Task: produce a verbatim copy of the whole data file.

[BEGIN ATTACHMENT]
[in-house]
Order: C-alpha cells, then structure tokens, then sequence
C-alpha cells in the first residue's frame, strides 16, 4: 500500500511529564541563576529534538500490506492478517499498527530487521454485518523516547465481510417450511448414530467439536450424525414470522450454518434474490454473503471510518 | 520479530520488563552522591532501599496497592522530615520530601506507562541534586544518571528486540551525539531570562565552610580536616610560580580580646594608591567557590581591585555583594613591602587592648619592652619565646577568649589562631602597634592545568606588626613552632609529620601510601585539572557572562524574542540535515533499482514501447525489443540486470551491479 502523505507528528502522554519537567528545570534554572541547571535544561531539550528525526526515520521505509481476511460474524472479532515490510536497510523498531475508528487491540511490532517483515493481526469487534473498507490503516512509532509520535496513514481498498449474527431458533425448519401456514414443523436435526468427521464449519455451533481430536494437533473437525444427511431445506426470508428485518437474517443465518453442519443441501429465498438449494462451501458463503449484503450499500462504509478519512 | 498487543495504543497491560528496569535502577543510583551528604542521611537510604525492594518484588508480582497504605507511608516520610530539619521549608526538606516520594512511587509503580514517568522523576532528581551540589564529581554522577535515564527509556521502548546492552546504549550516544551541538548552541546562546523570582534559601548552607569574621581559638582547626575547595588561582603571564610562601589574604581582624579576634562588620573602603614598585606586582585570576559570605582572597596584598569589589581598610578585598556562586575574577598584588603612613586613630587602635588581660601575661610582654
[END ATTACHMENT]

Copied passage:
[in-house]
Order: C-alpha cells, then structure tokens, then sequence
C-alpha cells in the first residue's frame, strides 16, 4: 500500500511529564541563576529534538500490506492478517499498527530487521454485518523516547465481510417450511448414530467439536450424525414470522450454518434474490454473503471510518 | 520479530520488563552522591532501599496497592522530615520530601506507562541534586544518571528486540551525539531570562565552610580536616610560580580580646594608591567557590581591585555583594613591602587592648619592652619565646577568649589562631602597634592545568606588626613552632609529620601510601585539572557572562524574542540535515533499482514501447525489443540486470551491479 502523505507528528502522554519537567528545570534554572541547571535544561531539550528525526526515520521505509481476511460474524472479532515490510536497510523498531475508528487491540511490532517483515493481526469487534473498507490503516512509532509520535496513514481498498449474527431458533425448519401456514414443523436435526468427521464449519455451533481430536494437533473437525444427511431445506426470508428485518437474517443465518453442519443441501429465498438449494462451501458463503449484503450499500462504509478519512 | 498487543495504543497491560528496569535502577543510583551528604542521611537510604525492594518484588508480582497504605507511608516520610530539619521549608526538606516520594512511587509503580514517568522523576532528581551540589564529581554522577535515564527509556521502548546492552546504549550516544551541538548552541546562546523570582534559601548552607569574621581559638582547626575547595588561582603571564610562601589574604581582624579576634562588620573602603614598585606586582585570576559570605582572597596584598569589589581598610578585598556562586575574577598584588603612613586613630587602635588581660601575661610582654